My copy: 9780898798234
As a crime novelist-in-training (so to speak), I’ve had a soft spot for the Howdunit Series of books for writers. Some I picked out of a resale pile, others I bought online wherever I could, but I’m always eager to read, take notes, and pass them along to writing groups I’ve been with. This one’s no exception.
Just the Facts, Ma’am: A Writer’s Guide to Investigators and Investigation Techniques is written by Greg Fallis, a Criminal Justice Ph.D. with 20 years of experience as an investigator and lecturer. This works in the reader’s favor because he’s been in the trenches, but teaches as well, so a layperson can easily understand what he’s writing about. The book is not full of law enforcement jargon (at least, not without adequate explanation) and the information is organized efficiently.
Keep in mind, this is going to be bare bones. Someone going into the police academy would need a lot more info than this book provides, but it does give some good basics to work with. Just the Facts, Ma’am covers a little bit of everything in law enforcement, including crime scene investigation, surveillance methods, interrogation, technology, undercover work, resources, and methods in small doses. The book’s main focus is showing the reader where the investigator is in all this and what makes a good one.
For example, in the chapter on crime scene investigations, the emphasis is on the first responding officers, what they have to do and in what order. This is the part CSI usually doesn’t show–the scene’s been taped off during the commercial break and the “stars” come in after. It’s interesting to read the about the many layers of procedure in securing the scene, what must be done about the injured, corpses, witnesses, etc.
I like that the book begins with the qualities of investigators, public and private, and the differences/similarities of them. The book also says a lot about the respective branches of law enforcement and the realities of resources, staffing, titles, etc. of the various levels, federal and state. The last 50 pages include case studies, which I found useful because it allowed me to use what I’d just learned in the rest of the book to promote better understanding of how all these investigative elements come together in hopes of solving the crime.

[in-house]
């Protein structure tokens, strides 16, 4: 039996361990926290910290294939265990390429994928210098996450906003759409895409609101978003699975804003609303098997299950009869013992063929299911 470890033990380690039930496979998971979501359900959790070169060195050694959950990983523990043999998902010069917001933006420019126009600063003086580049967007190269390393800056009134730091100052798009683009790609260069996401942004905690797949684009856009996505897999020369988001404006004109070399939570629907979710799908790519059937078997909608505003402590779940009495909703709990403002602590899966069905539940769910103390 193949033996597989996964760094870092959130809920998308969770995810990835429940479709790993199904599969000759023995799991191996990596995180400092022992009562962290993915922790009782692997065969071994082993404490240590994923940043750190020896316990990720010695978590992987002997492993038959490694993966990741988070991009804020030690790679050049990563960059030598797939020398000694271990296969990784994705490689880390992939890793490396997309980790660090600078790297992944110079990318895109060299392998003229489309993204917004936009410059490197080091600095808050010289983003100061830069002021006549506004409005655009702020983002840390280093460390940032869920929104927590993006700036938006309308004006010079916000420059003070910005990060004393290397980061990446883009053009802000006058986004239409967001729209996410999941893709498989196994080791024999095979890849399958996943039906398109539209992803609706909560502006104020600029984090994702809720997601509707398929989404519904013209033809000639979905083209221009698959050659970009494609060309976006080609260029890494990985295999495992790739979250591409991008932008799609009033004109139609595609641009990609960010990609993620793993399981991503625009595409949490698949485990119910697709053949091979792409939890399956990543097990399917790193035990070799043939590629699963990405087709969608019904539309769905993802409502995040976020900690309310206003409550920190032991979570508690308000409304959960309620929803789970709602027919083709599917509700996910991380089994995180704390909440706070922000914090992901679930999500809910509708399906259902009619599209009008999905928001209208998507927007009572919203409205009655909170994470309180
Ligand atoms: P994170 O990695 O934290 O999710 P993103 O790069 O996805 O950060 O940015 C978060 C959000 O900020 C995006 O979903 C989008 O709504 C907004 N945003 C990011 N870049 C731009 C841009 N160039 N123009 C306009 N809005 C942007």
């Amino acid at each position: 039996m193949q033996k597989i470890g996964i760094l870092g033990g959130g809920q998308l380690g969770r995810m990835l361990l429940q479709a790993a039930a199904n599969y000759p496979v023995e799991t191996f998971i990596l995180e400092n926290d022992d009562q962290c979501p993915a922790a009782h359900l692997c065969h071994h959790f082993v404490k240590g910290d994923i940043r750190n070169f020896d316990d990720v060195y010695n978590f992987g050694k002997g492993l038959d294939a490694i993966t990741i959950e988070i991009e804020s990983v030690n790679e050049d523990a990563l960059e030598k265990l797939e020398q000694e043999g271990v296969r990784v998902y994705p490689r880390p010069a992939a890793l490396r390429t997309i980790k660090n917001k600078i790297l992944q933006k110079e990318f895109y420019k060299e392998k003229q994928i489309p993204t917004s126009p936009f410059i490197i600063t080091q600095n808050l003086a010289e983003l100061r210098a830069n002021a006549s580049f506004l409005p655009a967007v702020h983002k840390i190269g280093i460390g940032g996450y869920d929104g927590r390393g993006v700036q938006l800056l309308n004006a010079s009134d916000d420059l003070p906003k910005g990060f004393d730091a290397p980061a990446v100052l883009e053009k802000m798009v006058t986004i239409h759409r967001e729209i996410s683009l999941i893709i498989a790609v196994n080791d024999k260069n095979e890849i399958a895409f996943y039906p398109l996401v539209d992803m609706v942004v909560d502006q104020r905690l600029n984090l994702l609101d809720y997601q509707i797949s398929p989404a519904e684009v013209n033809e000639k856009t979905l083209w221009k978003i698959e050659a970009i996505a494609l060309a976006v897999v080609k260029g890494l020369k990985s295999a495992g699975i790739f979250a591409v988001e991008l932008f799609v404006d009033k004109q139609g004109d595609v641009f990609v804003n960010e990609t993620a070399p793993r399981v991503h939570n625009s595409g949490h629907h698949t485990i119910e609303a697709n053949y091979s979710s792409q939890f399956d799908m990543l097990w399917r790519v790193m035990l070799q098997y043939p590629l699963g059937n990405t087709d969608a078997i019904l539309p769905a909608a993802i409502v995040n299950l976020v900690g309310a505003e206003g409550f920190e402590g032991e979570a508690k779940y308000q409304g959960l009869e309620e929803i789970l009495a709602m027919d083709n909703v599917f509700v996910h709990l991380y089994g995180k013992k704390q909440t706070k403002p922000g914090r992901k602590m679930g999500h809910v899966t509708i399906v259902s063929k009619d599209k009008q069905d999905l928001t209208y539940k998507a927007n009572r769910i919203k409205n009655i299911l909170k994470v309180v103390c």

Let’s face it, as fun as they are to watch, the dozens of forensic/cop shows out there make the job look too easy. This book is a good intro to what we don’t always get to see in these shows (or in fiction novels), but won’t drown you in information.
After all, if you as an author drown the reader in legalese and info, why should they keep reading? Too boring.
Naturally, the book is geared more toward explaining the particulars of public investigation rather than private. One drawback is that there’s very little insight into how females handle the job during surveillance or undercover detail (one complaint was that Fallis didn’t ask female investigators he knew about how to handle peeing on stakeout, but he gave good tips on how men could do it. I re-read it, and it’s true…guess that’s for another book).
Since this book was published in 1998, many of the websites and some of the technology will be out of date, but I still find it useful. Just the Facts, Ma’am gives a good idea of the terminology used and the responsibilities of different branches of law enforcement, a gateway to more research possibilities.
I’d recommend this one to anyone as a “for dummies” basic reference (maybe give you something to talk with cop friends about–hee hee), writers, criminologists, and maybe just that person who wants to get a better idea what cops really do. I’m sure lawyers wouldn’t mind jurors reading something like this so they could understand more what happens with crime scenes before they’re called in to jury duty.
There are plenty more books in the series, and I’ll review those as well when the time comes. Time to put this one in the donate pile for the next writing group.